Jeffrey H. Chuang, Ph.D.Associate Professor, Genetics and Genome Sciences
|B.A.||Harvard University||Chemistry and Physics|
|Ph.D.||Massachusetts Institute of Technology||Physics|
|Fellowship||MIT||Karl Taylor Compton Graduate Fellowship for Theoretical Physics|
|Fellowship||MIT||National Science Foundation Graduate Fellowship|
|Postdoctoral||UCSF||Postdoctoral Fellowship in Interdisciplinary Informatics|
|Postdoctoral||University of California, San Francisco||Department of Biochemistry and Biophysics, Advisor: Hao Li.|
|Name of Award/Honor||Awarding Organization|
|National Science Foundation Graduate Fellowship, (1997-1999)||MIT|
|American Association for the Advancement of Science Mass Media Fellowship||American Association for the Advancement of Science|
|Phi Beta Kappa||Harvard University|
|National Science Scholar (1992-1996)|
Broad advances in DNA sequencing have radically transformed the scale and nature of genetics making it possible to analyze genomic changes across species, individuals, cell-types, and as mutations accrue and are subject to natural selection. Diverse phenotypic datasets have also grown rapidly, not only for sequencing-based assays such as gene expression and protein-nucleic acid interactions, but also other types including metabolomic, clinical, and drug-screening data. My lab is interested in computational and mathematical approaches to analyzing such large data sources, to understand how genomes function and evolve. Since moving to the Jackson Laboratory for Genomic Medicine in 2012, the lab been focusing on cancer genomics and RNA-level gene regulation.
Cancer Genomics Our lab is currently involved in multiple projects in cancer genomics, with a focus on the genomics of patient-derived xenografts. We are especially interested in tumor heterogeneity.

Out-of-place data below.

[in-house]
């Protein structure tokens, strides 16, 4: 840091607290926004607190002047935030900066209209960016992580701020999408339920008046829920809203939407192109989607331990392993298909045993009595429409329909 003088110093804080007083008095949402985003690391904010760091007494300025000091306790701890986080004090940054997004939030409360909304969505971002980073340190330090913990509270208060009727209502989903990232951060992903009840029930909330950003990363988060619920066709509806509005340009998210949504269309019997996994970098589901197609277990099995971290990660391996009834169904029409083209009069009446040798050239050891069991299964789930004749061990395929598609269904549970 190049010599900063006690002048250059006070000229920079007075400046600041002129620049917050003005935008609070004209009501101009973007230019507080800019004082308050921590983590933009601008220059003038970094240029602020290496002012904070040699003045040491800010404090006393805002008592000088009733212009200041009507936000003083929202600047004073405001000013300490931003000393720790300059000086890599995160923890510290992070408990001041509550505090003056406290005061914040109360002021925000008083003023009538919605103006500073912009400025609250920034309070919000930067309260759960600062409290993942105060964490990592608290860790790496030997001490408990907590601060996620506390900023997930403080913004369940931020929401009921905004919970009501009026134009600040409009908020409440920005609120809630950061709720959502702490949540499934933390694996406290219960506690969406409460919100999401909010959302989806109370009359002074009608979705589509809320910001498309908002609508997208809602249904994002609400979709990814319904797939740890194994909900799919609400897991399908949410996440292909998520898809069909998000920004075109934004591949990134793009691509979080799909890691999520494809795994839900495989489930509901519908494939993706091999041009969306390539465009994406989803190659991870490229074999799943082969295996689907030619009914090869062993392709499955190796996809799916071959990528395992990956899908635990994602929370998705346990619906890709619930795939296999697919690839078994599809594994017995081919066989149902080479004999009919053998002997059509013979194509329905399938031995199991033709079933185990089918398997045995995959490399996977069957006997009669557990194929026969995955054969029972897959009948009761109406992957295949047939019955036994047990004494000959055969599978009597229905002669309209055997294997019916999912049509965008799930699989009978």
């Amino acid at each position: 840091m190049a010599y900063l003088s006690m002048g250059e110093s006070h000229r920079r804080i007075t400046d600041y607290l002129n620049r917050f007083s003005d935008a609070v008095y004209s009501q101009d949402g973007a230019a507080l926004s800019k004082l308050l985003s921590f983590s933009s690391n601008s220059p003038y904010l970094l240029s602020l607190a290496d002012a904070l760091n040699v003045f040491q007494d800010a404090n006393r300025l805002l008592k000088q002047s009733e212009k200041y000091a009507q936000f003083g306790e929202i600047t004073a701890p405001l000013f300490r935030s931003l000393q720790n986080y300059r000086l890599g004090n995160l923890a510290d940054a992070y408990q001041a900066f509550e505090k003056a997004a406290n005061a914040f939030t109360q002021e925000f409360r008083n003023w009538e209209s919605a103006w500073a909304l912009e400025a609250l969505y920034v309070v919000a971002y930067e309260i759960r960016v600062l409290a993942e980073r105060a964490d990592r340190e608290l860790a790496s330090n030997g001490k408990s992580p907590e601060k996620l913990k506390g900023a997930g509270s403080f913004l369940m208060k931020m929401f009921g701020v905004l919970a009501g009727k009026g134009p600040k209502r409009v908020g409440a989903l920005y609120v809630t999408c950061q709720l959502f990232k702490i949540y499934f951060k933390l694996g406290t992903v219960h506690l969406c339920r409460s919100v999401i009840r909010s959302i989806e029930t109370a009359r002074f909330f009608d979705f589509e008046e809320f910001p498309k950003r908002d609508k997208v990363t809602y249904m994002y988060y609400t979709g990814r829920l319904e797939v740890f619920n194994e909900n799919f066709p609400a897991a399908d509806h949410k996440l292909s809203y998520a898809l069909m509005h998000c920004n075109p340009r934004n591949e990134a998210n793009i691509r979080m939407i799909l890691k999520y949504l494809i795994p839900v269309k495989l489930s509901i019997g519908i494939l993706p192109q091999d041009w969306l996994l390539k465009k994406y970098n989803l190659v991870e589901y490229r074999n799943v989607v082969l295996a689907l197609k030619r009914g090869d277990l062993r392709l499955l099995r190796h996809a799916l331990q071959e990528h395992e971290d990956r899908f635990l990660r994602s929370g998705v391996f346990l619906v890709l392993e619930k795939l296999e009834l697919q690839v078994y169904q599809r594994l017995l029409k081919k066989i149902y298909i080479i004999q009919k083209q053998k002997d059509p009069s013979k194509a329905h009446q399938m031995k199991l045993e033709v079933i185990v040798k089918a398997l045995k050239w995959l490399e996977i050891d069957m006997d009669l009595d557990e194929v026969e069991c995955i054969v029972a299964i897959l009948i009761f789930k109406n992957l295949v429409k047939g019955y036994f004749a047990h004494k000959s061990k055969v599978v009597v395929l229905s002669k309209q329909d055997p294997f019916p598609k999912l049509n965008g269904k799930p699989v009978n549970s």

RNA-level Gene Regulation Our lab is currently involved in multiple projects in RNA-level gene regulation, with a focus on processes regulation translation, protein-RNA binding, and splicing. These works are related to our prior studies of the functions and neutral evolutionary behavior of synonymous sites in coding sequences. Such sequences contain a substantial amount of selection in a variety of phylogenies (Kural et al 2009). We have shown for example that coding sequences are replete with binding sites for microRNAs, as well as other types of functional sequences such as exonic splicing enhancers. Such sites exhibit a strong selective pressure on the synonymous sites of coding regions.
Functions of Highly Conserved Enhancer Sequences In a given phylogeny, comparative sequence data can be used to infer the functional sequences within genomes. Just as morphological features shared among species (e.g. all vertebrates have a spine) are likely to be important to those species, DNA sequences shared among species are likely to be functional. One of the organisms we focus on is the model vertebrate Danio rerio, i.e. the zebrafish. Our lab collaborates with the Guo lab at UCSF to study conserved noncoding elements, sequences with conservation far beyond what would be expected by neutral mutation in vertebrate intergenic regions. For example, at a threshold of at least 50 bp and at least 50% sequence identity, there are 73187 strand-specific CNEs conserved between zebrafish and human. A major challenge in understanding these CNEs is to organize them in a meaningful way, analogous to the organization of genes provided by the Gene Ontology. We have recently developed a tool for organizing CNEs based on the expression of nearby genes (cneviewer.zebrafishcne.org, Persampieri et al 2008), as this may provide a key to understanding the tissue-specific enhancer behavior of CNEs. We are also exploring the relative importance of cis- and trans- regulatory effects on the functional behavior of enhancers (Ritter et al 2010).